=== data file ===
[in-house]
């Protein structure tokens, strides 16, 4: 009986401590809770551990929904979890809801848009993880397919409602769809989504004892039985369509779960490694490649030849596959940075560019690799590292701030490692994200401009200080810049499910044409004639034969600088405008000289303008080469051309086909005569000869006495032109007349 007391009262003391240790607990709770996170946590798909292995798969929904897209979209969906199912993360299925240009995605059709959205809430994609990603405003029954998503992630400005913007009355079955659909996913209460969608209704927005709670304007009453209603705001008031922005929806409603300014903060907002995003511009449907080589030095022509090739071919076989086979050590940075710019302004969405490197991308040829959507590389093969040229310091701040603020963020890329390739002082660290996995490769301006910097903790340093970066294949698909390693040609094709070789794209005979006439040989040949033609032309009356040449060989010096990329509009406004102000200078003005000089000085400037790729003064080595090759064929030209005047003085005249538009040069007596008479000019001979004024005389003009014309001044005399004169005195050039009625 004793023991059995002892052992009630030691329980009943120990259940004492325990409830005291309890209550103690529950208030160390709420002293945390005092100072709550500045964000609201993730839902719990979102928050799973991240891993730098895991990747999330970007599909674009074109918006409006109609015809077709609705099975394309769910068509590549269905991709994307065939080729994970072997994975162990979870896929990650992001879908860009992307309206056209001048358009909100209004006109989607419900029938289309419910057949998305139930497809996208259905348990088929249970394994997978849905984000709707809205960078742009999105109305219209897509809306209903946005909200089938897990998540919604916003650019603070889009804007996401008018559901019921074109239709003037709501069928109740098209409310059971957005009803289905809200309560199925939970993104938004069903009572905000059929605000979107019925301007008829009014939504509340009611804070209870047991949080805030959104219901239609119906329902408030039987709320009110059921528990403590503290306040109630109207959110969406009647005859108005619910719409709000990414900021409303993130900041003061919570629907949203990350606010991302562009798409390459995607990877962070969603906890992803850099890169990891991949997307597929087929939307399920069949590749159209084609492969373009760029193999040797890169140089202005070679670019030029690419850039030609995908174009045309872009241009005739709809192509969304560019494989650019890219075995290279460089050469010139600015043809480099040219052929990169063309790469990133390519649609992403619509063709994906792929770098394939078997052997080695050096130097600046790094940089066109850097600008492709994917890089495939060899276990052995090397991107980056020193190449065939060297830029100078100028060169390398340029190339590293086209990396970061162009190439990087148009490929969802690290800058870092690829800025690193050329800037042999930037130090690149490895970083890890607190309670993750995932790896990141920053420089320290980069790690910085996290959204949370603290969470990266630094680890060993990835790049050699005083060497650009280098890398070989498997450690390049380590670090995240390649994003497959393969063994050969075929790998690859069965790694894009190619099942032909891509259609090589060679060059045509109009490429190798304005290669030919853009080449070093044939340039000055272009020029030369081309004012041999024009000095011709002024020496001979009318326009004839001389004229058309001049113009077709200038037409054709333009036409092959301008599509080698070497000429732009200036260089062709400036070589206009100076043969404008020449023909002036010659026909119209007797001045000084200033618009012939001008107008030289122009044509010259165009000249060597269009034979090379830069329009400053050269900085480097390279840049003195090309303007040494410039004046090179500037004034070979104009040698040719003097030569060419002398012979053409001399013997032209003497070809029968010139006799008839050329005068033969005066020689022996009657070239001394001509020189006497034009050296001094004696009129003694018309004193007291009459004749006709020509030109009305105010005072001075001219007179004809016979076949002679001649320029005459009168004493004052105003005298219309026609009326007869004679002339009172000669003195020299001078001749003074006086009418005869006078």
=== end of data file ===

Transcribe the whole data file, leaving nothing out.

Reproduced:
[in-house]
């Protein structure tokens, strides 16, 4: 009986401590809770551990929904979890809801848009993880397919409602769809989504004892039985369509779960490694490649030849596959940075560019690799590292701030490692994200401009200080810049499910044409004639034969600088405008000289303008080469051309086909005569000869006495032109007349 007391009262003391240790607990709770996170946590798909292995798969929904897209979209969906199912993360299925240009995605059709959205809430994609990603405003029954998503992630400005913007009355079955659909996913209460969608209704927005709670304007009453209603705001008031922005929806409603300014903060907002995003511009449907080589030095022509090739071919076989086979050590940075710019302004969405490197991308040829959507590389093969040229310091701040603020963020890329390739002082660290996995490769301006910097903790340093970066294949698909390693040609094709070789794209005979006439040989040949033609032309009356040449060989010096990329509009406004102000200078003005000089000085400037790729003064080595090759064929030209005047003085005249538009040069007596008479000019001979004024005389003009014309001044005399004169005195050039009625 004793023991059995002892052992009630030691329980009943120990259940004492325990409830005291309890209550103690529950208030160390709420002293945390005092100072709550500045964000609201993730839902719990979102928050799973991240891993730098895991990747999330970007599909674009074109918006409006109609015809077709609705099975394309769910068509590549269905991709994307065939080729994970072997994975162990979870896929990650992001879908860009992307309206056209001048358009909100209004006109989607419900029938289309419910057949998305139930497809996208259905348990088929249970394994997978849905984000709707809205960078742009999105109305219209897509809306209903946005909200089938897990998540919604916003650019603070889009804007996401008018559901019921074109239709003037709501069928109740098209409310059971957005009803289905809200309560199925939970993104938004069903009572905000059929605000979107019925301007008829009014939504509340009611804070209870047991949080805030959104219901239609119906329902408030039987709320009110059921528990403590503290306040109630109207959110969406009647005859108005619910719409709000990414900021409303993130900041003061919570629907949203990350606010991302562009798409390459995607990877962070969603906890992803850099890169990891991949997307597929087929939307399920069949590749159209084609492969373009760029193999040797890169140089202005070679670019030029690419850039030609995908174009045309872009241009005739709809192509969304560019494989650019890219075995290279460089050469010139600015043809480099040219052929990169063309790469990133390519649609992403619509063709994906792929770098394939078997052997080695050096130097600046790094940089066109850097600008492709994917890089495939060899276990052995090397991107980056020193190449065939060297830029100078100028060169390398340029190339590293086209990396970061162009190439990087148009490929969802690290800058870092690829800025690193050329800037042999930037130090690149490895970083890890607190309670993750995932790896990141920053420089320290980069790690910085996290959204949370603290969470990266630094680890060993990835790049050699005083060497650009280098890398070989498997450690390049380590670090995240390649994003497959393969063994050969075929790998690859069965790694894009190619099942032909891509259609090589060679060059045509109009490429190798304005290669030919853009080449070093044939340039000055272009020029030369081309004012041999024009000095011709002024020496001979009318326009004839001389004229058309001049113009077709200038037409054709333009036409092959301008599509080698070497000429732009200036260089062709400036070589206009100076043969404008020449023909002036010659026909119209007797001045000084200033618009012939001008107008030289122009044509010259165009000249060597269009034979090379830069329009400053050269900085480097390279840049003195090309303007040494410039004046090179500037004034070979104009040698040719003097030569060419002398012979053409001399013997032209003497070809029968010139006799008839050329005068033969005066020689022996009657070239001394001509020189006497034009050296001094004696009129003694018309004193007291009459004749006709020509030109009305105010005072001075001219007179004809016979076949002679001649320029005459009168004493004052105003005298219309026609009326007869004679002339009172000669003195020299001078001749003074006086009418005869006078």